Prospective students almost never come to a DMIN program and talk about wanting to be formed. But in the end, they recognize that this was crucial. What do I mean by formation? Growing in maturity, growing in self-understanding, and growing closer to God. A good DMIN program thinks about the whole person and seeks to shape life, not just increase knowledge. Pastors and Christian leaders sometimes don’t take the time to take care of themselves and nurture their own relationship with God. A healthy DMIN program will help students enrich their own lives, connecting their brains to their body and spirituality.
What to Look For in DMIN Programs?
Choose your emphasis carefully. There are dozens and dozens of different kinds of DMIN programs. Some focus on preaching, others on pastoral theology, or missions, or ethics. Choose wisely.
Ask about the dissertation type. Some programs focus more on a sociological model (interviews, focused groups, statistics) and others on textual research. Talk to the DMIN director about that seminary’s approach and decide what fits best for you.
Who’s teaching the courses? Make sure it is clear who the instructors are. Some programs carry the name of the seminary, but then farm courses out to adjuncts. You want to make sure you are studying with faculty that you want to be mentored by.
Talk to graduates of the program. A seminary can make a DMIN program look great on paper, but what really matters is what actual students experienced. Track down recent grads or ask the seminary to put you in touch with some grads. If you are going to invest your money in a doctoral program, you want to make sure it is high quality.
Northern’s DMIN New Testament Program
I am really proud of Northern Seminary’s DMIN programs. Our programs are thriving right now, thanks to very intentional planning by our administration, staff, and faculty. Our focus is on rigorous study of biblical scholarship and the New Testament in ancient historical, social, and cultural context. Our hearts are turned towards the gospel mission and the thriving of churches, but readings and assignments are focused on intensive biblical scholarship. Our students are pastors, missionaries, parachurch leaders, evangelists, entrepreneurs, teachers, writers, professional researchers. Some are early career, some are retired, many are midcareer. There is no cookie-cutter type of DMIN student. They are a diverse group, all passionate about studying Scripture faithfully.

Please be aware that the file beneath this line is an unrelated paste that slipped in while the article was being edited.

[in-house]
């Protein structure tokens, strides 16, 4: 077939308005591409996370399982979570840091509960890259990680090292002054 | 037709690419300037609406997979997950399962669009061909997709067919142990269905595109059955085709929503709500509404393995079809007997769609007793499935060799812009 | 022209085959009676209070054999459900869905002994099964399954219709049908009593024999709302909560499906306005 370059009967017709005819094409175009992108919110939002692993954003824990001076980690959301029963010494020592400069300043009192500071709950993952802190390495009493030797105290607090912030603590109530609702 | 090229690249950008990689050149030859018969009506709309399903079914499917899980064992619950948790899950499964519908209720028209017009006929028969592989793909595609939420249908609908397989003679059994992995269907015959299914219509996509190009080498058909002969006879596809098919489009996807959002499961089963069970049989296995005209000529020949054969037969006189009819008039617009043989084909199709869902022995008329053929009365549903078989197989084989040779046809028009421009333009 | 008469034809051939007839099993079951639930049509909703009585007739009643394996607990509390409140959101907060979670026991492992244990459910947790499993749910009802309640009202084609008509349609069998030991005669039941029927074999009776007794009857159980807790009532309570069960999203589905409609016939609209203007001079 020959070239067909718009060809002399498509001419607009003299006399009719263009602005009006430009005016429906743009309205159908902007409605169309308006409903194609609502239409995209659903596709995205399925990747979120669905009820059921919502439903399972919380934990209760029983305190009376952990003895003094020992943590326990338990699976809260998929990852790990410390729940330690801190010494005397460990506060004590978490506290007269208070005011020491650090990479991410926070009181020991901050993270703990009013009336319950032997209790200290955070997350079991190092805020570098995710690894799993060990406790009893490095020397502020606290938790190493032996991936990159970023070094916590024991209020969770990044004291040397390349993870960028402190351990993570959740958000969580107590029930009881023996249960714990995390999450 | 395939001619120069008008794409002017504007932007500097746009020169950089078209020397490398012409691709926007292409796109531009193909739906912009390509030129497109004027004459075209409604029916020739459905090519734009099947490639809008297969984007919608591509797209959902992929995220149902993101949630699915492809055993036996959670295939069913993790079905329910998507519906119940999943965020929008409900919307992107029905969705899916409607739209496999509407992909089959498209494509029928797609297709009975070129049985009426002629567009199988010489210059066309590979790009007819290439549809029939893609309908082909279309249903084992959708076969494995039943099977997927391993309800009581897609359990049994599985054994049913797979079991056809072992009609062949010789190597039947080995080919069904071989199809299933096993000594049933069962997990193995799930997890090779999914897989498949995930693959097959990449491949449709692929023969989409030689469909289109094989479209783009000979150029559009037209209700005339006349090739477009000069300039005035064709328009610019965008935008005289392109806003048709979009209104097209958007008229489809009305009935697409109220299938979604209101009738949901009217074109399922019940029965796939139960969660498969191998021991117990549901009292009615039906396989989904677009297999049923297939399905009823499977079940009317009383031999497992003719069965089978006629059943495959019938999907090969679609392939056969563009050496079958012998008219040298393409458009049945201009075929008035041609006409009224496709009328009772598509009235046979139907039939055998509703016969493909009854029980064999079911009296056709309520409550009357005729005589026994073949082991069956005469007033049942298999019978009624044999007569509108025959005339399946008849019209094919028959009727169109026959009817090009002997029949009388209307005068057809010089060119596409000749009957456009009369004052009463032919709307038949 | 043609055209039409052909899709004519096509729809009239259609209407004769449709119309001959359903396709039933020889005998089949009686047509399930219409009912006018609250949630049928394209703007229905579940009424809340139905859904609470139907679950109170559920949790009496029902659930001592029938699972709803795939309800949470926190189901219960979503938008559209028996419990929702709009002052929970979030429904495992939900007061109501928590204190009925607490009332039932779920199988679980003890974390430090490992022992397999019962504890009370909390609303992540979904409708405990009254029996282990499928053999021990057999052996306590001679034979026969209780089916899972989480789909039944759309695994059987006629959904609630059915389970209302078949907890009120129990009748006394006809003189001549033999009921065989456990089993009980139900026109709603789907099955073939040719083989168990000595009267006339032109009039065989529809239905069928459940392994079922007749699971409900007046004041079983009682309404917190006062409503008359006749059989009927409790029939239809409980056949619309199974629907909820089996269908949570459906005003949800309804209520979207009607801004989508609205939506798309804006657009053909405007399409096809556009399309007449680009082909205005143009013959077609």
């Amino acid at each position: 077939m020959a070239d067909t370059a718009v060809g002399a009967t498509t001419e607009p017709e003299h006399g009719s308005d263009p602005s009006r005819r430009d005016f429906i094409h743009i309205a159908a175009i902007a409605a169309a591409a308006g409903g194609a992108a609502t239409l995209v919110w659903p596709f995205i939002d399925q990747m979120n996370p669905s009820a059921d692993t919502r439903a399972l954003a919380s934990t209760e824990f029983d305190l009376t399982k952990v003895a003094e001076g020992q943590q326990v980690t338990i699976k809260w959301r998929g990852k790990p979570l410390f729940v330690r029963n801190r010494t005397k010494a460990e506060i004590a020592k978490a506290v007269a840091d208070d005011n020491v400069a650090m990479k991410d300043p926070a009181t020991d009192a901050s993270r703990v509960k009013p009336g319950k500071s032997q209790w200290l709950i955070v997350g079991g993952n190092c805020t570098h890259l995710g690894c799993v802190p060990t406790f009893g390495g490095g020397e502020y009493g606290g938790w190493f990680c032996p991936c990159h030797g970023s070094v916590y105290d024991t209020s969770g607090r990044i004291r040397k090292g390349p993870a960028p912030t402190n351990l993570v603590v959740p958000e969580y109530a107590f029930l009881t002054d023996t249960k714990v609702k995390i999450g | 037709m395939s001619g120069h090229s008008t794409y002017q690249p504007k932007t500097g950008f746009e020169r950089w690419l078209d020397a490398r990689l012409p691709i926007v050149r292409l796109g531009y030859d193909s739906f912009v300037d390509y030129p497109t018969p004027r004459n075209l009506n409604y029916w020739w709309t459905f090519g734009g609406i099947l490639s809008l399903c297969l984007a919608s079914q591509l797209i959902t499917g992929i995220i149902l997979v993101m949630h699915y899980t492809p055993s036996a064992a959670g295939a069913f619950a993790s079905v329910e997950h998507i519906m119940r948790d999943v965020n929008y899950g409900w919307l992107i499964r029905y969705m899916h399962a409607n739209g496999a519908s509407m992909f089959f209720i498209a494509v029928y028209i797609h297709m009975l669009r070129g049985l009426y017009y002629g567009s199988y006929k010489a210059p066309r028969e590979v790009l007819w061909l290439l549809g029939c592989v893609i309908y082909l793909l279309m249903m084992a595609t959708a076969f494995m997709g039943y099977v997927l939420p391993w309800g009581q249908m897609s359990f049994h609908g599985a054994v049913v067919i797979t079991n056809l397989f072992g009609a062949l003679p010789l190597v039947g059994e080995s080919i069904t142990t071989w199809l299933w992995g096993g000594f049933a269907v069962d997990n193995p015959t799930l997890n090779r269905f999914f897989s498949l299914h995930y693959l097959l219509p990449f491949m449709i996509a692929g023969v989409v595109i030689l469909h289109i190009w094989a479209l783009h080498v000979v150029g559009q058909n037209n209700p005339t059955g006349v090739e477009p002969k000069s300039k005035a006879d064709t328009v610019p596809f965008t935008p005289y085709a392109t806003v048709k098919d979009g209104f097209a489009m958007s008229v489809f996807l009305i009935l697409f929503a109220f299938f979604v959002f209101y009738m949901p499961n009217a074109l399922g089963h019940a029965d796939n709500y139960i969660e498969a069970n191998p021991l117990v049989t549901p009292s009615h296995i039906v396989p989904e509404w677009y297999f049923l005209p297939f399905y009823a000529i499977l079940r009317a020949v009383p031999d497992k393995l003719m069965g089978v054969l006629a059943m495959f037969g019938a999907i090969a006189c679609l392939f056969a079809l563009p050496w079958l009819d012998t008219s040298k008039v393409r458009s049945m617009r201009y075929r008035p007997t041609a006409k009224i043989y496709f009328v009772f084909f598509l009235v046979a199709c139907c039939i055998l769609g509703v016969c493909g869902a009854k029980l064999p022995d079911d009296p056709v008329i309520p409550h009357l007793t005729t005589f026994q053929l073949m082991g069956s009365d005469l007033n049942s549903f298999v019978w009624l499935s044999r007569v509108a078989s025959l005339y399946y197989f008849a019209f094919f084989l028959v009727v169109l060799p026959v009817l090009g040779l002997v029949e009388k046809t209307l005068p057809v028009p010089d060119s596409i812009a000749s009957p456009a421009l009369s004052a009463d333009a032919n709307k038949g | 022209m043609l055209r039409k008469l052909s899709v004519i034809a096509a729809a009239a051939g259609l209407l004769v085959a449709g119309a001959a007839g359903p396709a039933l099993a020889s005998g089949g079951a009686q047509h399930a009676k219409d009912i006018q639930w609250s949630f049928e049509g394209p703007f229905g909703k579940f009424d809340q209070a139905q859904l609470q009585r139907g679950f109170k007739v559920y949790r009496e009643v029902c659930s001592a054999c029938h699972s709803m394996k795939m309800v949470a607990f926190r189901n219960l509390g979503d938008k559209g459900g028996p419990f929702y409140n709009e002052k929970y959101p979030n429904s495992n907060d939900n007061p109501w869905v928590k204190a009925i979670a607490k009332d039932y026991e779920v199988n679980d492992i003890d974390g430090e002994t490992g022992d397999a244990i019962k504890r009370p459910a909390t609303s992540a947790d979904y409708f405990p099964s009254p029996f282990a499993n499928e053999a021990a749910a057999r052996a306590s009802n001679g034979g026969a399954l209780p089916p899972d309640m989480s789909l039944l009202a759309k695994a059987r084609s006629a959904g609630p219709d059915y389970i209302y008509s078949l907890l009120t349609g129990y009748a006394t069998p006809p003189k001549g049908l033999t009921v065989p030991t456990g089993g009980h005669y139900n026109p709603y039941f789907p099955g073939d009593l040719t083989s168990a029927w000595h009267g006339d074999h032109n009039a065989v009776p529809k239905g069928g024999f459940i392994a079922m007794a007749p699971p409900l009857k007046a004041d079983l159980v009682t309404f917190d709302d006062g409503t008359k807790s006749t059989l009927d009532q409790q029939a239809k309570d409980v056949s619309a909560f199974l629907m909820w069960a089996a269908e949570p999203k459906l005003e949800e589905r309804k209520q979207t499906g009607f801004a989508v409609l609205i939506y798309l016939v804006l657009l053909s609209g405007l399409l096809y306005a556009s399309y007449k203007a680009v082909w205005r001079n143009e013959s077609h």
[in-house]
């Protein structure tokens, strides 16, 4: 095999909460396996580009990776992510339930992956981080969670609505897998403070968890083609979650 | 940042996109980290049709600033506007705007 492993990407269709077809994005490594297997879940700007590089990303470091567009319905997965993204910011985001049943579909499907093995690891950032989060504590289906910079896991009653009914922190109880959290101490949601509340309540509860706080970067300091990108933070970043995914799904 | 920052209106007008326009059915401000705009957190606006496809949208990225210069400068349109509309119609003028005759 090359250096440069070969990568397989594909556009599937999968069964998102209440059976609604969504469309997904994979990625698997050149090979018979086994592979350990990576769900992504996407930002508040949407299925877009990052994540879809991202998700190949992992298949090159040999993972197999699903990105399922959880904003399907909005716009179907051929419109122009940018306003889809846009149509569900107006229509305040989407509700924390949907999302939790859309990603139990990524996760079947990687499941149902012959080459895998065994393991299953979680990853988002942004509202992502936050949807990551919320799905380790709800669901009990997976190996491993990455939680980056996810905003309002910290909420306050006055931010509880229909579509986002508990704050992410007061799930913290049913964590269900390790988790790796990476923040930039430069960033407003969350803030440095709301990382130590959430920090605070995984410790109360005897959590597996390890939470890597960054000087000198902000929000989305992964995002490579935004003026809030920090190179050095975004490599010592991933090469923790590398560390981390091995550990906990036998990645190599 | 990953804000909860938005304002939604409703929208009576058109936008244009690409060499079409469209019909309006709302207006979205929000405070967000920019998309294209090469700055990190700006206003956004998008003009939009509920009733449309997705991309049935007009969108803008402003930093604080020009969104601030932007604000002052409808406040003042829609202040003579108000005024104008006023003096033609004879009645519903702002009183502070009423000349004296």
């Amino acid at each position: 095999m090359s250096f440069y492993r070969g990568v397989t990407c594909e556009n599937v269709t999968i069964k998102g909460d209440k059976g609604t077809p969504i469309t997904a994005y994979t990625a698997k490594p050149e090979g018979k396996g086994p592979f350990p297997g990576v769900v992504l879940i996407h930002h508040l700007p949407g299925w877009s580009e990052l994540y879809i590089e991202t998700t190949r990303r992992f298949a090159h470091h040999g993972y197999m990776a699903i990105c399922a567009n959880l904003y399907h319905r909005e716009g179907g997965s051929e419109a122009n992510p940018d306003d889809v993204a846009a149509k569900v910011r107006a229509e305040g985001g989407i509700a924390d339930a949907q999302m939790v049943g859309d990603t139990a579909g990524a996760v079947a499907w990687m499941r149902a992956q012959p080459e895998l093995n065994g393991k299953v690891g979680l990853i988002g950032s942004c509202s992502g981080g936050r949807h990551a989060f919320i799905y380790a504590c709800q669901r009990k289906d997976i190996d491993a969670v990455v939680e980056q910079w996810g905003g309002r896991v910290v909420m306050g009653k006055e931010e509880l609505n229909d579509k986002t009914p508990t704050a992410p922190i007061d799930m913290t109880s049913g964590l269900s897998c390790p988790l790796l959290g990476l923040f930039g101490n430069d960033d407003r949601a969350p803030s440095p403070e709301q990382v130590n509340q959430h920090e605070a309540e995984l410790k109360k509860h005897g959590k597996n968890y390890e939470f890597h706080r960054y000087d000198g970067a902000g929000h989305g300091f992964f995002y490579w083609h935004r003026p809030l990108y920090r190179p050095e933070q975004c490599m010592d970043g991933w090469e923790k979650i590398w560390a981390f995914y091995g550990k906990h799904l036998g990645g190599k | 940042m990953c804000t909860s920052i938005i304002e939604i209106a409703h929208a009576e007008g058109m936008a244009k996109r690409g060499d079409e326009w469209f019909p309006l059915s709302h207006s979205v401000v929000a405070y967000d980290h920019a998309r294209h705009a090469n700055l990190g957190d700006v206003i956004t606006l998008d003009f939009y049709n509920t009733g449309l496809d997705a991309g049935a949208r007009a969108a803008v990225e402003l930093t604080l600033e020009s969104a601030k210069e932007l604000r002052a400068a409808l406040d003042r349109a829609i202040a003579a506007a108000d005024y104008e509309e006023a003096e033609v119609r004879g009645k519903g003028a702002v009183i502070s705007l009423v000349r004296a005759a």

At Northern, our students get opportunities to study with me, Dr. Lynn Cohick, Dr. Scot McKnight, and Dr. Bill Shiell, all New Testament scholars with different areas of expertise. One might think, during a worldwide pandemic, “this is the worst time to do a DMIN,” right? But we are seeing strong, consistent cohort numbers. Why? Students are hungry to take control over their lives, their learning, and to adapt to a world that may never go back to “the way things were.” A good DMIN is the perfect degree for leaning into a new world, a new future, and getting excited about what God can do to “gospel” a world that has lived out a lot of bad news.
If you want to learn more about our DMIN programs, get in contact with me (Nijay) and check out our offerings HERE.